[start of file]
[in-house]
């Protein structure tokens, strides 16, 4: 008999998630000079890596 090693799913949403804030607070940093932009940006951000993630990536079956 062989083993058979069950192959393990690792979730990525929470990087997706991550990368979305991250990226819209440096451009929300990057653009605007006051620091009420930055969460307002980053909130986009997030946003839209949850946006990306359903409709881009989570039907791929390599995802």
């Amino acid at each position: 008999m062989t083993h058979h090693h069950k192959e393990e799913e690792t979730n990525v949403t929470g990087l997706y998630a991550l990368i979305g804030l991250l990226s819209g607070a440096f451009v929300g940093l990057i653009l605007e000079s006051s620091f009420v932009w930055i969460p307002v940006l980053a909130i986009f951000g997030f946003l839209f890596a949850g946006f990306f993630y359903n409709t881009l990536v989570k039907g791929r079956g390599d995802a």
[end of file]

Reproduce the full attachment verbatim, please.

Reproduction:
[in-house]
């Protein structure tokens, strides 16, 4: 008999998630000079890596 090693799913949403804030607070940093932009940006951000993630990536079956 062989083993058979069950192959393990690792979730990525929470990087997706991550990368979305991250990226819209440096451009929300990057653009605007006051620091009420930055969460307002980053909130986009997030946003839209949850946006990306359903409709881009989570039907791929390599995802």
């Amino acid at each position: 008999m062989t083993h058979h090693h069950k192959e393990e799913e690792t979730n990525v949403t929470g990087l997706y998630a991550l990368i979305g804030l991250l990226s819209g607070a440096f451009v929300g940093l990057i653009l605007e000079s006051s620091f009420v932009w930055i969460p307002v940006l980053a909130i986009f951000g997030f946003l839209f890596a949850g946006f990306f993630y359903n409709t881009l990536v989570k039907g791929r079956g390599d995802a």